Yes, new referees almost always work their first NAC as a part-time referee, the proverbial “foot-in-the-door” experience. But we usually suggest referees work at this status only if they’re going to be at the tournament as a competitor or a spectator and they have an available day or two, or if they live in the immediate area of the tournament. That way, experience and exposure can be gained, without incurring the cost of travel just to referee.
Clearly, it didn’t work out that way at the March 2014 NAC. It was a special tournament in so many ways, which I’ll elaborate on later in this post.
I wish I could say I knew what all the fees were for, but I don’t. I do know that the National Office will deduct certain expenses from the referee’s payment. For example, in my case, I almost always ask for a single room, which means I’ll owe USA Fencing ½ the cost of the room. That expense is deducted from my honorarium and per diem payment. Some referees ask that their membership renewal cost be deducted, or tournament entry fees. All I can say is, I encourage anyone who thinks they’ve had costs erroneously deducted, to contact the National Office and politely ask for an explanation. Send your questions to Kate Drummey, National Events Manager, at firstname.lastname@example.org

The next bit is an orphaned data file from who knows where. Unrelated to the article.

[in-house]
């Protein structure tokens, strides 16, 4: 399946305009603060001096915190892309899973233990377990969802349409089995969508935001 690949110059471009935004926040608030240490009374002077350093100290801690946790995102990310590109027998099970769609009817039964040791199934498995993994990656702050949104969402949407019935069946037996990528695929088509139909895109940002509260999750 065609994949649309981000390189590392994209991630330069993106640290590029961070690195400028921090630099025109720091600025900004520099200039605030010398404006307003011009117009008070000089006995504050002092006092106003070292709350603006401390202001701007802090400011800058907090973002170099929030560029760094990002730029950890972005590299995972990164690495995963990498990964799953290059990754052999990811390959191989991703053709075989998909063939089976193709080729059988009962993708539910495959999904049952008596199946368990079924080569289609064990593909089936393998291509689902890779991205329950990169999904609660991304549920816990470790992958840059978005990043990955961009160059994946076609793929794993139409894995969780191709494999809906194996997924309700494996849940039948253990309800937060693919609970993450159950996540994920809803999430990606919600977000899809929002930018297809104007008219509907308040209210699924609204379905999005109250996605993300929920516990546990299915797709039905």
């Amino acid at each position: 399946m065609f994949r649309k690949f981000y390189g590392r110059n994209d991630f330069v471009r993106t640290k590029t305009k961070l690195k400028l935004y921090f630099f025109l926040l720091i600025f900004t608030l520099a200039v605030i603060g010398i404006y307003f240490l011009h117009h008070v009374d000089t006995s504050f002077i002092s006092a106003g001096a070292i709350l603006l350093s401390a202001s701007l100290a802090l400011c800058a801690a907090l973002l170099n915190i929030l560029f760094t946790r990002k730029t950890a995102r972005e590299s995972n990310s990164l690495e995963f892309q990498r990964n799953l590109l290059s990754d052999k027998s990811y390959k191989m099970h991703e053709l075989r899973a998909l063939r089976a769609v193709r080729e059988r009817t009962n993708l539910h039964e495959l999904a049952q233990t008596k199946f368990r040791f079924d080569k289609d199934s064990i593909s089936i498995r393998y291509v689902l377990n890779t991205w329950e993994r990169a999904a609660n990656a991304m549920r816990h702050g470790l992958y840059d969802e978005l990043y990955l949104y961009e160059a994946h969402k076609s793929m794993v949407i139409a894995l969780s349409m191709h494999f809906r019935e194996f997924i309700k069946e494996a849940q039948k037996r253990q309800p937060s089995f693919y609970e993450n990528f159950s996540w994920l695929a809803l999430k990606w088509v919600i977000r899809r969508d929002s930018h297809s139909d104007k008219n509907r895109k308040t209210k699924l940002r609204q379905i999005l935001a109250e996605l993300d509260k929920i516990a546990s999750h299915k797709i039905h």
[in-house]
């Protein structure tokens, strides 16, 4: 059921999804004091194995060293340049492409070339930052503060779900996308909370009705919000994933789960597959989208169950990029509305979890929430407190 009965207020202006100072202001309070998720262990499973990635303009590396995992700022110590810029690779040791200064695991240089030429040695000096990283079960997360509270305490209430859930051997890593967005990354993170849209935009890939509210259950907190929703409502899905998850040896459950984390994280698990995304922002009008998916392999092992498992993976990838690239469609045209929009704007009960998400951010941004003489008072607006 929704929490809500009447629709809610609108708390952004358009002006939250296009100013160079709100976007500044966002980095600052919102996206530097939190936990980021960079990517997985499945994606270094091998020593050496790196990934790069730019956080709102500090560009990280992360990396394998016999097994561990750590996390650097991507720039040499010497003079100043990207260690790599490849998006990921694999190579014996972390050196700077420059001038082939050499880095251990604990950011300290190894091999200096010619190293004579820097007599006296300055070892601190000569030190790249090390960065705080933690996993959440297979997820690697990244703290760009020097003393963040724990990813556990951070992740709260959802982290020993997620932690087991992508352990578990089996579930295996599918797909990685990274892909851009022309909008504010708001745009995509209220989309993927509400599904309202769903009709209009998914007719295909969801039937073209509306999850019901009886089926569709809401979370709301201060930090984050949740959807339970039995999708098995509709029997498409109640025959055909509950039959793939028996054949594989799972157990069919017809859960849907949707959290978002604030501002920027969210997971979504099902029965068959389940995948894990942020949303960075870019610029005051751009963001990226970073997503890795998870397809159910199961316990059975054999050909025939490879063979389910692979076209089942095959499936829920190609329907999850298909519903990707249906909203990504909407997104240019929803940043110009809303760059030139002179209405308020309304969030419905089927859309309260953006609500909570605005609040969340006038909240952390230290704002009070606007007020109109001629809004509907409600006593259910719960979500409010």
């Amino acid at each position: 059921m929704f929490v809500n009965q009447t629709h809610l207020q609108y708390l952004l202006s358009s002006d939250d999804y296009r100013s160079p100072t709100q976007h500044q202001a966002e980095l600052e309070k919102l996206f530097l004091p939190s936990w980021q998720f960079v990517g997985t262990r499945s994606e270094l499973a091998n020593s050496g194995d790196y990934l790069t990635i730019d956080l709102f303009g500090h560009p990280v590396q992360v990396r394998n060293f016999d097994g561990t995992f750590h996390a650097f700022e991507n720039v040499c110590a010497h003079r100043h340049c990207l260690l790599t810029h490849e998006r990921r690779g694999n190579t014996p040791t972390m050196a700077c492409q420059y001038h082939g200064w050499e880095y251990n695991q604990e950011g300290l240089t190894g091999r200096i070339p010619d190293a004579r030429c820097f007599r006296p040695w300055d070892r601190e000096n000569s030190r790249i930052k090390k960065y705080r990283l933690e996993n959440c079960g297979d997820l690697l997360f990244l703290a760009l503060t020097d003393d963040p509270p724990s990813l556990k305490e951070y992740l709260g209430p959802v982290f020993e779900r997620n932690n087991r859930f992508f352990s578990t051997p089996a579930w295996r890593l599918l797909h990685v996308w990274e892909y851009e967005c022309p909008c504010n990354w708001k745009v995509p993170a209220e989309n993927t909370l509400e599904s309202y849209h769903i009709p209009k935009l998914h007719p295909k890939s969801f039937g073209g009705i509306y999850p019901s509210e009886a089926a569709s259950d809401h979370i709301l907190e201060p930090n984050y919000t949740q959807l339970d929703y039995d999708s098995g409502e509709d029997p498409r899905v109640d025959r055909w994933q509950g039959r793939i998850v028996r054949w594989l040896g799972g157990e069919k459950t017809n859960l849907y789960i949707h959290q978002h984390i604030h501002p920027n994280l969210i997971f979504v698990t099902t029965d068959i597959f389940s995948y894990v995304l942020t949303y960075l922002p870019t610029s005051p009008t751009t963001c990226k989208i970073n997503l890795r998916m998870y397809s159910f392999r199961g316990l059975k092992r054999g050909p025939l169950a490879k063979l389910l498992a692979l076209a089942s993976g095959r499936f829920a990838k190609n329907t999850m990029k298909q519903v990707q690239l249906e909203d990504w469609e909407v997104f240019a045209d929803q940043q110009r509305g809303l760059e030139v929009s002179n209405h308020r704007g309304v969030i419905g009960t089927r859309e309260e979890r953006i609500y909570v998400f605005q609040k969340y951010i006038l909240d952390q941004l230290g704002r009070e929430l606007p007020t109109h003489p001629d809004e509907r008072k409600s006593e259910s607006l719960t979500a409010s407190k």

This is one where I agree with Annamaria whole-heartedly; we need to mentor our referees as much as we can, so that everyone has the opportunity to improve. We want to hire more high-level referees to act as mentors. That can’t always happen, either because of financial constraints, or unavailability of the high-level referees, so peer-to-peer referee mentoring is definitely encouraged.